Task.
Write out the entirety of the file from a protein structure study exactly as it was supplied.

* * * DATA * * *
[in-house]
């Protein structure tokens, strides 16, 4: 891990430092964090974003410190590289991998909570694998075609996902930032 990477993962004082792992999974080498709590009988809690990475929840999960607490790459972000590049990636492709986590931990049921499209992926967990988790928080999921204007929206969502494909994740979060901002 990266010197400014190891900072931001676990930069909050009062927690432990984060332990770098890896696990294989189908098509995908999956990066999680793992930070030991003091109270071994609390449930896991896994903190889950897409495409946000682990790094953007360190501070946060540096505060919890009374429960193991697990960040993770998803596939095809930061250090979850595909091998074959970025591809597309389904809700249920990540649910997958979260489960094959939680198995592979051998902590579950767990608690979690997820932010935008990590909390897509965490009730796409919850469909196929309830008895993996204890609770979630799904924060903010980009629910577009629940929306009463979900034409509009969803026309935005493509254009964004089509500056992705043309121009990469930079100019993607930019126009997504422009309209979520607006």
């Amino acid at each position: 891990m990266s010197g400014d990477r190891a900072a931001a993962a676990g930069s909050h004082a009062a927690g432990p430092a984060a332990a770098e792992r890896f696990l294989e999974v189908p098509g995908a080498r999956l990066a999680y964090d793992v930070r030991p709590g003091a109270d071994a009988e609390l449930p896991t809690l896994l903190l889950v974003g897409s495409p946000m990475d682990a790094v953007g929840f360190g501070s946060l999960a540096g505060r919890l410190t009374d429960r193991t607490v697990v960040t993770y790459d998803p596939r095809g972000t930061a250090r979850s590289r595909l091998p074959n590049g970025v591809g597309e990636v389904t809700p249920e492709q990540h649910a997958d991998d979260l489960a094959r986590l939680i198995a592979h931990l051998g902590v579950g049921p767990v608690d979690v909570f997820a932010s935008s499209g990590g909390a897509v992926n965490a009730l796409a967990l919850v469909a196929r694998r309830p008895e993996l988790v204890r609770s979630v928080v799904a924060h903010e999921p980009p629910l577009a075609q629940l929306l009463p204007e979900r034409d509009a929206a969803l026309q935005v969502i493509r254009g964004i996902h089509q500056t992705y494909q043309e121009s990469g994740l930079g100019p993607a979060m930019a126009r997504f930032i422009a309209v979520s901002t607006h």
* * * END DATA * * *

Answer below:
[in-house]
């Protein structure tokens, strides 16, 4: 891990430092964090974003410190590289991998909570694998075609996902930032 990477993962004082792992999974080498709590009988809690990475929840999960607490790459972000590049990636492709986590931990049921499209992926967990988790928080999921204007929206969502494909994740979060901002 990266010197400014190891900072931001676990930069909050009062927690432990984060332990770098890896696990294989189908098509995908999956990066999680793992930070030991003091109270071994609390449930896991896994903190889950897409495409946000682990790094953007360190501070946060540096505060919890009374429960193991697990960040993770998803596939095809930061250090979850595909091998074959970025591809597309389904809700249920990540649910997958979260489960094959939680198995592979051998902590579950767990608690979690997820932010935008990590909390897509965490009730796409919850469909196929309830008895993996204890609770979630799904924060903010980009629910577009629940929306009463979900034409509009969803026309935005493509254009964004089509500056992705043309121009990469930079100019993607930019126009997504422009309209979520607006």
């Amino acid at each position: 891990m990266s010197g400014d990477r190891a900072a931001a993962a676990g930069s909050h004082a009062a927690g432990p430092a984060a332990a770098e792992r890896f696990l294989e999974v189908p098509g995908a080498r999956l990066a999680y964090d793992v930070r030991p709590g003091a109270d071994a009988e609390l449930p896991t809690l896994l903190l889950v974003g897409s495409p946000m990475d682990a790094v953007g929840f360190g501070s946060l999960a540096g505060r919890l410190t009374d429960r193991t607490v697990v960040t993770y790459d998803p596939r095809g972000t930061a250090r979850s590289r595909l091998p074959n590049g970025v591809g597309e990636v389904t809700p249920e492709q990540h649910a997958d991998d979260l489960a094959r986590l939680i198995a592979h931990l051998g902590v579950g049921p767990v608690d979690v909570f997820a932010s935008s499209g990590g909390a897509v992926n965490a009730l796409a967990l919850v469909a196929r694998r309830p008895e993996l988790v204890r609770s979630v928080v799904a924060h903010e999921p980009p629910l577009a075609q629940l929306l009463p204007e979900r034409d509009a929206a969803l026309q935005v969502i493509r254009g964004i996902h089509q500056t992705y494909q043309e121009s990469g994740l930079g100019p993607a979060m930019a126009r997504f930032i422009a309209v979520s901002t607006h």